- Colorado schools will soon receive a combined total of $400,000 in state funding to train teachers, office personnel and other school employees in suicide prevention strategies, The Denver Post reports.
- The legislation authorizing the funding passed before the Centers for Disease Control and Prevention released updated numbers showing that between 1999 and 2016, suicide rates in the state increased by 34.1%.
- Some lawmakers and advocates, however, were pushing for a broader prevention measure that included a provision allowing 12-year-olds to receive therapy without a parent’s consent. The current age when that is allowed in the state is 15.
Mountain states in the U.S., including Colorado, have some of the highest suicide rates in the country, and suicide is the leading cause of death among 10- to 24-year-olds, according to the Colorado Health Institute. But there are variations in the state by county. That’s why the state’s Attorney General’s office is working with the Colorado Department of Public Health and Environment to study why Douglas County, south of Denver, has lower than average youth suicide rates. Focus groups involving parents of high school students as well as school staff members will be conducted in the county, and the results will be compared to those collected in El Paso County, one of the counties with the highest rates.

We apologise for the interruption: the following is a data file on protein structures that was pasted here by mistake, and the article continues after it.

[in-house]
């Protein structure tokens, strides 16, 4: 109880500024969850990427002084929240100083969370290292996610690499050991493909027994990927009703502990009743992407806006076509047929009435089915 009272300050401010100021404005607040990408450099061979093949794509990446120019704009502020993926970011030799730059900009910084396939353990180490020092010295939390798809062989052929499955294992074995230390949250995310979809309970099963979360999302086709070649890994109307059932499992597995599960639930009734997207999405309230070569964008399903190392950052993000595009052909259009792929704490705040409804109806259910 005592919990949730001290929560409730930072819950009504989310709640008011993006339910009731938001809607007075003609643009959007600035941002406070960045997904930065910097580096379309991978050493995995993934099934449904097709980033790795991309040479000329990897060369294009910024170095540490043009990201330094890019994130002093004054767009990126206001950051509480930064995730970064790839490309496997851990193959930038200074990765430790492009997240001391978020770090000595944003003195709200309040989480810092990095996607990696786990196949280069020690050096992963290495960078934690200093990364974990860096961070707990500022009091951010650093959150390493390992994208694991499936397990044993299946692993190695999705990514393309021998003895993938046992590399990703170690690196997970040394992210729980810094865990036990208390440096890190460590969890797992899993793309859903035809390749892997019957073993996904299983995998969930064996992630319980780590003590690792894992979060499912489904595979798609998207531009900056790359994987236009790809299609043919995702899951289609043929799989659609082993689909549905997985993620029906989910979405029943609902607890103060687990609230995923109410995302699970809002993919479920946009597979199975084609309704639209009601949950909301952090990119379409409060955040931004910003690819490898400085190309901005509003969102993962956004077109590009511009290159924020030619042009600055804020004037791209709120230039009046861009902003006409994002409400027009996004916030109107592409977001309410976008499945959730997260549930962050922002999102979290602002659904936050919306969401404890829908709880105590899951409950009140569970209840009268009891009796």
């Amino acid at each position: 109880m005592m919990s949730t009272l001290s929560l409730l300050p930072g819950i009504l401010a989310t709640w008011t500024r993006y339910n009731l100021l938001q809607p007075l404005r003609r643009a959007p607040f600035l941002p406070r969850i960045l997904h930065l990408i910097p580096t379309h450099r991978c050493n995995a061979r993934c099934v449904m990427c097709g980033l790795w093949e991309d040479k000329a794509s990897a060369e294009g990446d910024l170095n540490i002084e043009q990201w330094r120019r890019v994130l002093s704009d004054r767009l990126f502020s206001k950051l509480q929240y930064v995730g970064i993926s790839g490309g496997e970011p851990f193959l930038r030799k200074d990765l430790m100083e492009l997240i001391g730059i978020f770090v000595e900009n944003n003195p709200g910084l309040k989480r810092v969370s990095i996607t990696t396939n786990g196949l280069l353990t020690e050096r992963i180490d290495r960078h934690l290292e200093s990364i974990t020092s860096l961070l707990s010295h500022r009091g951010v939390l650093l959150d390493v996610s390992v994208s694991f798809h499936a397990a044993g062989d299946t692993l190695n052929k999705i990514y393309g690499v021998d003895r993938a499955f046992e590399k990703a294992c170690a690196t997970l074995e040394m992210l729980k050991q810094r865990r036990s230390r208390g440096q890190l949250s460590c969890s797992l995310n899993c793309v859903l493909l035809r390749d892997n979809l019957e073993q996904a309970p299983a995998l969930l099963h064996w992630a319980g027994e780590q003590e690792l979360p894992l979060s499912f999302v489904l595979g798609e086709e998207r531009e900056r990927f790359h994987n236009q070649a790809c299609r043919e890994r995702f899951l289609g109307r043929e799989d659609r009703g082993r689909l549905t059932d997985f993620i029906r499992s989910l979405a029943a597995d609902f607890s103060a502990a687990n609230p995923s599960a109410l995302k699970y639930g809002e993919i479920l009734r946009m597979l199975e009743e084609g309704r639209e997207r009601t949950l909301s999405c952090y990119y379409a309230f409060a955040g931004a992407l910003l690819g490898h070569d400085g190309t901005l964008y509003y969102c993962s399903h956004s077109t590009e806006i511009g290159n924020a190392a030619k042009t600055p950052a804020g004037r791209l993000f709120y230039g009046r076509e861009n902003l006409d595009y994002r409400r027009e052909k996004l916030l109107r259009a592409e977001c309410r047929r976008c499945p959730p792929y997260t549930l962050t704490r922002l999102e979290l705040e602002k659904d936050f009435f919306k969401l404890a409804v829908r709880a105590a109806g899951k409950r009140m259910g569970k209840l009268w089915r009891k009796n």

The recent suicides of public figures, combined with the controversial “13 Reasons Why” series on Netflix, has increased the pressure on schools to implement suicide prevention efforts, including training “gatekeepers” who learn to identify students experiencing distress and refer them to professional help. Other efforts focus on improving school climate so that students feel more connected to each other and giving youth the skills to recognize when a peer is considering harming themselves.
“Combining both these approaches to suicide prevention may be the best we can do at the moment,” Marty Swanbrow Becker, a school psychology professor at Florida State University, wrote in an article for The Brookings Institution. “Schools should openly discuss suicide in a way that makes clear the pain and suffering associated with it, but also in a way that reduces the risk of triggering those most vulnerable.”